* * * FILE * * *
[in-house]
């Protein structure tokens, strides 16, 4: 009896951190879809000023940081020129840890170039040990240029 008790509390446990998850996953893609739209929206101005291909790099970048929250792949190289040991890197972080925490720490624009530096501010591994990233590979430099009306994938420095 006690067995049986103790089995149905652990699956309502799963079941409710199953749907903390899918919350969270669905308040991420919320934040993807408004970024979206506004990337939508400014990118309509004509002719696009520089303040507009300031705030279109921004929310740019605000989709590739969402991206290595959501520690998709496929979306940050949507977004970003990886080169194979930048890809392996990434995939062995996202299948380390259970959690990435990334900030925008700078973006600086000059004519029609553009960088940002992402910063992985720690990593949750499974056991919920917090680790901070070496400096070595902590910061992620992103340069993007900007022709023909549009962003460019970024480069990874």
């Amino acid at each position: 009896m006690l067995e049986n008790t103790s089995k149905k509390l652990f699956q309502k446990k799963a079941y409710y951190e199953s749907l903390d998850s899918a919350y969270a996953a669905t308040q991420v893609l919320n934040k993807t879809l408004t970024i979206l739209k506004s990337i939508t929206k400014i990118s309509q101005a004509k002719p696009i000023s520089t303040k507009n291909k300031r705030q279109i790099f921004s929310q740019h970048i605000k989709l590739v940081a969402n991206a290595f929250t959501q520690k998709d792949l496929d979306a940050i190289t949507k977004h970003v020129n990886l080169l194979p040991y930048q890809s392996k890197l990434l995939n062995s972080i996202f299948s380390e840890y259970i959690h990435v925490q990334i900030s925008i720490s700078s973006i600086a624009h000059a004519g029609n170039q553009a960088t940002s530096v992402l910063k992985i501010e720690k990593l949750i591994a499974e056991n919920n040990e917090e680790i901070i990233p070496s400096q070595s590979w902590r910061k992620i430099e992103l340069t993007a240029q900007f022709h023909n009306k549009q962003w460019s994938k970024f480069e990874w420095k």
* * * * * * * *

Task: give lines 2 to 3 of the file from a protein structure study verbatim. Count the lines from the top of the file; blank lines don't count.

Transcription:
């Protein structure tokens, strides 16, 4: 009896951190879809000023940081020129840890170039040990240029 008790509390446990998850996953893609739209929206101005291909790099970048929250792949190289040991890197972080925490720490624009530096501010591994990233590979430099009306994938420095 006690067995049986103790089995149905652990699956309502799963079941409710199953749907903390899918919350969270669905308040991420919320934040993807408004970024979206506004990337939508400014990118309509004509002719696009520089303040507009300031705030279109921004929310740019605000989709590739969402991206290595959501520690998709496929979306940050949507977004970003990886080169194979930048890809392996990434995939062995996202299948380390259970959690990435990334900030925008700078973006600086000059004519029609553009960088940002992402910063992985720690990593949750499974056991919920917090680790901070070496400096070595902590910061992620992103340069993007900007022709023909549009962003460019970024480069990874």
């Amino acid at each position: 009896m006690l067995e049986n008790t103790s089995k149905k509390l652990f699956q309502k446990k799963a079941y409710y951190e199953s749907l903390d998850s899918a919350y969270a996953a669905t308040q991420v893609l919320n934040k993807t879809l408004t970024i979206l739209k506004s990337i939508t929206k400014i990118s309509q101005a004509k002719p696009i000023s520089t303040k507009n291909k300031r705030q279109i790099f921004s929310q740019h970048i605000k989709l590739v940081a969402n991206a290595f929250t959501q520690k998709d792949l496929d979306a940050i190289t949507k977004h970003v020129n990886l080169l194979p040991y930048q890809s392996k890197l990434l995939n062995s972080i996202f299948s380390e840890y259970i959690h990435v925490q990334i900030s925008i720490s700078s973006i600086a624009h000059a004519g029609n170039q553009a960088t940002s530096v992402l910063k992985i501010e720690k990593l949750i591994a499974e056991n919920n040990e917090e680790i901070i990233p070496s400096q070595s590979w902590r910061k992620i430099e992103l340069t993007a240029q900007f022709h023909n009306k549009q962003w460019s994938k970024f480069e990874w420095k």